Israel is preparing to welcome vaccinated international tourists as early as May 23 in an effort to rehabilitate the Holy Land’s pandemic battered tourism industry.
However, a legal dispute over COVID-19 testing at Israel’s international Ben-Gurion airport is threatening to postpone the scheduled reopening of Israel to international tourists even further.
The company Omega, which won Israel Airport Authority’s tender for COVID and serology tests at Ben-Gurion airport, has been disqualified and Israeli authorities are currently looking for a replacement. Omega will end its operations at the airport on May 22 and Israel’s Ministry of Health is currently comparing costs for alternative operators.
A serious hurdle is the pricing issue. The prices of Omega were on average one-third of the competing tender bids. Omega currently charges 45 shekels ($13.80) for a regular virus test result within 14 hours. By comparison, Pangea, the company that came in second in the tender competition, reportedly charges a whopping 149 shekels ($45). If chosen, it would mean that Israeli and foreign passengers would have to pay triple the current testing cost. Even Omega’s quick testing within four hours only costs 135 shekels ($41).
The first international tourists were scheduled to arrive on May 23. Due to the pandemic, Israel has been almost completely closed to international tourists for over a year. According to the Israeli Tourism Ministry’s pilot stage, Israel will initially welcome some 30 tour groups, with approximately 600 vaccinated tourists.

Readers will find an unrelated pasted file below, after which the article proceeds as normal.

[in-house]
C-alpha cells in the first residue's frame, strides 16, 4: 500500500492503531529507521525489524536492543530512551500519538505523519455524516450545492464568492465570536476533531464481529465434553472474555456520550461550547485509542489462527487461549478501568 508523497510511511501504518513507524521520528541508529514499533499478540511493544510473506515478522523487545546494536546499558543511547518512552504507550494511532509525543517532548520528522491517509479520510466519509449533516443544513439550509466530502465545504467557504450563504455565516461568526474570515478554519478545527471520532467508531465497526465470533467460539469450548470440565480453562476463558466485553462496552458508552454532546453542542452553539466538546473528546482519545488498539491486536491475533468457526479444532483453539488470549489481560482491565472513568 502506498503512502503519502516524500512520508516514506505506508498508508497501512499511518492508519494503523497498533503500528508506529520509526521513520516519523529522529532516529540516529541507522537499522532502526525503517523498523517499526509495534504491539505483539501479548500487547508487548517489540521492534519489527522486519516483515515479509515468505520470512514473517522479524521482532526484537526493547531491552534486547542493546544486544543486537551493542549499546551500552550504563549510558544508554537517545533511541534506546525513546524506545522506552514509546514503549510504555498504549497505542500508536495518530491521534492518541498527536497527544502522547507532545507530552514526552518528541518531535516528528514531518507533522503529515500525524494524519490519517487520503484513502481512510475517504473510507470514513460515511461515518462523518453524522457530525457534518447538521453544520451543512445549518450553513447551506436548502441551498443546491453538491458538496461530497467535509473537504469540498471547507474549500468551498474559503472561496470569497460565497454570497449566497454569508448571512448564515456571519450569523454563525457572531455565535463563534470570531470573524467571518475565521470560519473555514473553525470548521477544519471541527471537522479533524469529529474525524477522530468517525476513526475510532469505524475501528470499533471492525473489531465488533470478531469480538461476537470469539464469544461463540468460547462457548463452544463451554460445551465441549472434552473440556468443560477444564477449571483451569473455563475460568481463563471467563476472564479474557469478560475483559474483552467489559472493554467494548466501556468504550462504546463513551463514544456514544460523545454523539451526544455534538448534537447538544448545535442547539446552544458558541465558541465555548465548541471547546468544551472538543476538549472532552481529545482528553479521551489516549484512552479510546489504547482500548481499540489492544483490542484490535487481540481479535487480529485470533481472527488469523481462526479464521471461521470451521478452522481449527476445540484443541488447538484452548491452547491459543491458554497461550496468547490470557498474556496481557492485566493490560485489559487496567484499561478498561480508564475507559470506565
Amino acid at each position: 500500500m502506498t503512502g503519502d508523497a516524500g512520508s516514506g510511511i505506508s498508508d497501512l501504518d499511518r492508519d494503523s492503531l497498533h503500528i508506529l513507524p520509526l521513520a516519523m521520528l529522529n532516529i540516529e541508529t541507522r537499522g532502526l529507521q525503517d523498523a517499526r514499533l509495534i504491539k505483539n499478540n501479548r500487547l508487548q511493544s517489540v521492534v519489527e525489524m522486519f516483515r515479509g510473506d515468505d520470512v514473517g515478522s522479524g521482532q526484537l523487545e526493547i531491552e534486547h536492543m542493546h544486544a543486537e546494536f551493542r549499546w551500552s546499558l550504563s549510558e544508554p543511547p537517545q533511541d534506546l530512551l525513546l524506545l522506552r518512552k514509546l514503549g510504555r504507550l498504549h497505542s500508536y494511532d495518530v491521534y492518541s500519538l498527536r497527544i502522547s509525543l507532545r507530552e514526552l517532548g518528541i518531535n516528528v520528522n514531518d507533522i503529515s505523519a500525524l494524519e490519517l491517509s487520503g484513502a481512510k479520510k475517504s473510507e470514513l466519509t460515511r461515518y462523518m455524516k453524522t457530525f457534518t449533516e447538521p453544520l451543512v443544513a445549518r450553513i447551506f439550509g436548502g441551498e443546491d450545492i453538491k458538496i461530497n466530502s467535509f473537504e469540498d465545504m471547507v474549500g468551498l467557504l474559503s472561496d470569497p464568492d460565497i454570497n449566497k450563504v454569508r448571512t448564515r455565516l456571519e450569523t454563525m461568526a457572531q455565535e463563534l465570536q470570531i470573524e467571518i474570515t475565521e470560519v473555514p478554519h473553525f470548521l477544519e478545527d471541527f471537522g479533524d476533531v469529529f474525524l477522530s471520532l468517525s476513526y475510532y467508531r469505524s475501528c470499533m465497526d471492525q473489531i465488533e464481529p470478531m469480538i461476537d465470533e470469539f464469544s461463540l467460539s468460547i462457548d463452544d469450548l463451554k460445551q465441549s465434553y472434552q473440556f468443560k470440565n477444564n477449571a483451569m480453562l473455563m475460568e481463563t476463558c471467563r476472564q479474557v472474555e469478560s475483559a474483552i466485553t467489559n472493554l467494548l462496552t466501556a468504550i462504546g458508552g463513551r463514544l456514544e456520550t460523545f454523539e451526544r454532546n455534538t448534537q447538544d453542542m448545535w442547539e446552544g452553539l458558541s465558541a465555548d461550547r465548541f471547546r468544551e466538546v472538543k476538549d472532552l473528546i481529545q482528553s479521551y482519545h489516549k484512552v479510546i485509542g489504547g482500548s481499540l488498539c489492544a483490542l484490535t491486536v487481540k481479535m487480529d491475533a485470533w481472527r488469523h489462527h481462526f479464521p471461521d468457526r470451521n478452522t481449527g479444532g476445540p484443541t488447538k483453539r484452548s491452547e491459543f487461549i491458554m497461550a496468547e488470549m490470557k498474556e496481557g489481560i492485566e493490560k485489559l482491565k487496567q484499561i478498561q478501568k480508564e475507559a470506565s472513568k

However, it remains unclear how the current legal testing dispute at the airport will affect the reopening of the Jewish state to foreign visitors. Ben-Gurion currently receives some 5,000 incoming passengers every day. This moderate number is expected to reach 10,000 in June and 15,000 in July.
Regarding the uncertainty with future testing, the Israel Airport Authority deferred to the Ministry of Health: "We await the Ministry of Health's decision and will act accordingly."
For its part, the Ministry of Health said it is "checking alternatives for providing PCR testing for those arriving at Ben-Gurion Airport and will arrange matters accordingly."
The COVID testing dispute at the airport is not the only hurdle threatening Israel’s ailing tourism industry. Due to new virus variants from India and elsewhere, Israel’s Health Ministry recently recommended postponing the reopening of Israel to foreign tourists until at least the end of June.
Israel’s Tourism Minister Orit Farkash-Hacohen has been pushing hard for reopening Israel. The ministry has specifically prioritized tourists from the United Kingdom, the United States and the United Arab Emirates.
“We want to breathe oxygen back into the tourism economy of Israel, and Israel has the advantage as a healthy, vaccinated country,” said Farkash-Hacohen at a Tel Aviv press conference at the end of April.
Due to its world-leading vaccination program, the Jewish state has emerged as an increasingly attractive and safe travel destination. While there is a big potential for attracting foreign tourists to Israel, it requires coordination and cooperation between different Israeli authorities.
The All Israel News Staff is a team of journalists in Israel.